Various factors were at play during the crisis and it is likely that a confluence of factors were responsible for

the events that occurred. The various causes presented below are not meant to be taken in isolation but have been identified as some of the more significant components that may have led to the emergence of the crisis.

Prior to the crisis, the emerging economies of East Asia recorded real GDP growth rates that were among the highest over a sustained period for any region in the world. Nominal GDP per capita increased at a rapid and steady rate while unemployment rates dipped to historical lows. This rapid and sustained growth was achieved with relatively modest levels of inflation (see table below).

However, during the period immediately prior to the crisis, some imbalances began to appear in the external sectors of the East Asian economies. These were characterised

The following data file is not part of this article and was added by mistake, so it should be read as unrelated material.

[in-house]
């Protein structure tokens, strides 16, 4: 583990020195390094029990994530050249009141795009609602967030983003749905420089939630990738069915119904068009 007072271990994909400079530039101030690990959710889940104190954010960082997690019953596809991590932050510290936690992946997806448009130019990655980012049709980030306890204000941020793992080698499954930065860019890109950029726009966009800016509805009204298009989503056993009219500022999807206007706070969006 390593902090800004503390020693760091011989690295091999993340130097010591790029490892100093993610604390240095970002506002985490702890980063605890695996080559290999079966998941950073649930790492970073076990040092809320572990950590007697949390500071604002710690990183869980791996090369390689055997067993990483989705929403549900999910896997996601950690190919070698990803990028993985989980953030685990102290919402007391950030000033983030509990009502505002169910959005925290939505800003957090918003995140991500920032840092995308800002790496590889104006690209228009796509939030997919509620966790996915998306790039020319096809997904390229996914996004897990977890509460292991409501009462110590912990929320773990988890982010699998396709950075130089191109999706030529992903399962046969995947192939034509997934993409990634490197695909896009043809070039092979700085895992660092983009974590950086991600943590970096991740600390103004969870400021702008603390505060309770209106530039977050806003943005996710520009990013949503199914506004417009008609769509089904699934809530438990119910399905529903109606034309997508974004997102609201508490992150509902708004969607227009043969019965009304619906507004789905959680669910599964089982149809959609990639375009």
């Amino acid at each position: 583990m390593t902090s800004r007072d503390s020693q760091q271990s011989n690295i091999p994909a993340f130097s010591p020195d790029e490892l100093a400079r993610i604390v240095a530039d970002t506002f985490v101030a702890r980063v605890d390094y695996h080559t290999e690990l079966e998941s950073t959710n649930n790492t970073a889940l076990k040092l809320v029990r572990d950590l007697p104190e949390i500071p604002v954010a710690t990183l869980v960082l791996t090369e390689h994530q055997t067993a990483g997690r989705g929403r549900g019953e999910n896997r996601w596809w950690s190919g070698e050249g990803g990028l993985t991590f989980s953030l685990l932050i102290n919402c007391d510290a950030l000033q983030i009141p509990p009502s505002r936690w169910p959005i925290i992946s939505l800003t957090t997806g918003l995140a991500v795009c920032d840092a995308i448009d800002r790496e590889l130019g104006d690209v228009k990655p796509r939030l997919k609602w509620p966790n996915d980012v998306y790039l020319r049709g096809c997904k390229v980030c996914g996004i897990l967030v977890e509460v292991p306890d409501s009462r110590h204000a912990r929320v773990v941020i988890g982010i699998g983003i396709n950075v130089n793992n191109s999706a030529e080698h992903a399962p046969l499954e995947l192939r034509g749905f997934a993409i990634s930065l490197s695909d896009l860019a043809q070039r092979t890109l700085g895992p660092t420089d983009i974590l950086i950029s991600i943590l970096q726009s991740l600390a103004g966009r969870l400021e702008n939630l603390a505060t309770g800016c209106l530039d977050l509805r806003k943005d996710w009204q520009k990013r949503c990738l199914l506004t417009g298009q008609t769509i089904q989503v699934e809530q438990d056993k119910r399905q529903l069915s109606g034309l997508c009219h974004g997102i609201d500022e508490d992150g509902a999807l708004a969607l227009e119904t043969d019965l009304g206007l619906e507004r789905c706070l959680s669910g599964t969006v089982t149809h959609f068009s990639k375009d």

However. However. Specifically. Hence. excess liquidity may well be channelled into asset markets and. Existing structural weaknesses (see next section) allow this credit boom to be sustained and can also lead to the mis-channelling of capital inflows towards non-tradable and speculative sectors such as the real-estate and equity markets.by. Global capital flows afforded developing countries the opportunity to smooth their consumption and investment patterns and also brought along with them the accompanying benefit of "knowledge spill-over" and improved resource allocation. among other things.1. slowing export growth. and potential vulnerability . led to the start of the most recent episode of private capital flows to developing economies. The East Asian crisis appears to suggest that initial conditions not only matter but are crucial in ensuring that developing countries can successfully tap the benefits of private capital flows while shielding themselves from the accompanying risks. Figure 9: Capital flows. real-exchange-rate appreciation. fuel an asset price bubble. the vulnerability of the macroeconomy to sudden reversals in capital flow also increases significantly. at this stage. and increasing short-term external debt. a cyclical downturn in global interest rates coupled with the search by international investors for higher yields and diversification opportunities. the macroeconomy is in no shape to absorb the adverse shocks associated with this portfolio readjustment and a crisis ensues (see figure below). a "virtuous" cycle continues until some "trigger-event" occurs-some exogenous shock such as the baht devaluation-causes investors to reassess and readjust their portfolios across a number of markets. careless monetary policy and an asset price bubble. This combination of a credit boom. poor governance. lax fiscal policies and non-sterilised inflows-can result in a credit boom in the recipient economy. It has been argued that capital flows can be related to economic vulnerability along the following lines. thus. large current account deficits. geographically and by asset. MACROECONOMIC ISSUES 2. mis-allocated funds. driven by a surge in capital inflow. monetary aggregates to increase. lending booms. can increase the local currency denominated wealth of the economy. according to this analysis wweak initial conditions-among them. inadequate supervision and regulation-as well as inappropriate policy responses to initial surges in capital flows-for example. Moreover. it is argued that capital invasion in a regime of relatively rigid exchange rates-regimes that tend to be favoured by many developing countries as a means of providing a nominal anchor for the domestic price level and/or maintaining a competitive export position-can cause. among other factors. inflationary expectations and real exchange rate appreciation. in the absence of sterilisation.2 Capital Flow Surges In the early 1990s. On the macroeconomic front. This can feed economic activity.